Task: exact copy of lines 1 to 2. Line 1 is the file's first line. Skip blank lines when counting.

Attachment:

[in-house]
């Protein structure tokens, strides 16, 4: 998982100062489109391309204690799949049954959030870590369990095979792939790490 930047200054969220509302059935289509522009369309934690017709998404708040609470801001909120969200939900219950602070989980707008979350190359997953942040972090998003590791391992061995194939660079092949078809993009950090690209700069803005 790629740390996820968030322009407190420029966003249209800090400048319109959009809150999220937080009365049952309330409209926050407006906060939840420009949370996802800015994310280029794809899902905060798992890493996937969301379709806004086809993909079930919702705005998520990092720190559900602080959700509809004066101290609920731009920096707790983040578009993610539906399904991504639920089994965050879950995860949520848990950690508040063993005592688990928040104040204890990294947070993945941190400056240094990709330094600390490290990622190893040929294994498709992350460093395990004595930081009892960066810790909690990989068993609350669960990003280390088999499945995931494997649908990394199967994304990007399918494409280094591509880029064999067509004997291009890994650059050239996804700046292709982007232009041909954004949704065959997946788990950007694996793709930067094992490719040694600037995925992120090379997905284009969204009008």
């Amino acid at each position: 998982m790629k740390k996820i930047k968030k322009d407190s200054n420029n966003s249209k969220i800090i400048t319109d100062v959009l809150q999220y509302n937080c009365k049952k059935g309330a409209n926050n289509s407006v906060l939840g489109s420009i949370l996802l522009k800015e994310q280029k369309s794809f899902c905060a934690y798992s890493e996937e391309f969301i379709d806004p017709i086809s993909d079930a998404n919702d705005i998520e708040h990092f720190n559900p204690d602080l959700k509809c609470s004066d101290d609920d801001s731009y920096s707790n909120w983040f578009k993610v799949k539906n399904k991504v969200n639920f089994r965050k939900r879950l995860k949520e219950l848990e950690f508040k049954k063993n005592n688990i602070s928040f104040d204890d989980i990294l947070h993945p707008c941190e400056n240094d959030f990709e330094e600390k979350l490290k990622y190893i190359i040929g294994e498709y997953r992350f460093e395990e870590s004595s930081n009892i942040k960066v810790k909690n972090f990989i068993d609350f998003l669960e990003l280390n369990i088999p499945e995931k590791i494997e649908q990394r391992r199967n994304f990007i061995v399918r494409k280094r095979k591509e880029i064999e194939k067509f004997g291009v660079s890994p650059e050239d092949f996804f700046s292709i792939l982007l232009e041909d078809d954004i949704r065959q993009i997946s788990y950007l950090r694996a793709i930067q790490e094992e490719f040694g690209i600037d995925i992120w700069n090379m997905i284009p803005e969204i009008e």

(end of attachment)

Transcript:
[in-house]
């Protein structure tokens, strides 16, 4: 998982100062489109391309204690799949049954959030870590369990095979792939790490 930047200054969220509302059935289509522009369309934690017709998404708040609470801001909120969200939900219950602070989980707008979350190359997953942040972090998003590791391992061995194939660079092949078809993009950090690209700069803005 790629740390996820968030322009407190420029966003249209800090400048319109959009809150999220937080009365049952309330409209926050407006906060939840420009949370996802800015994310280029794809899902905060798992890493996937969301379709806004086809993909079930919702705005998520990092720190559900602080959700509809004066101290609920731009920096707790983040578009993610539906399904991504639920089994965050879950995860949520848990950690508040063993005592688990928040104040204890990294947070993945941190400056240094990709330094600390490290990622190893040929294994498709992350460093395990004595930081009892960066810790909690990989068993609350669960990003280390088999499945995931494997649908990394199967994304990007399918494409280094591509880029064999067509004997291009890994650059050239996804700046292709982007232009041909954004949704065959997946788990950007694996793709930067094992490719040694600037995925992120090379997905284009969204009008």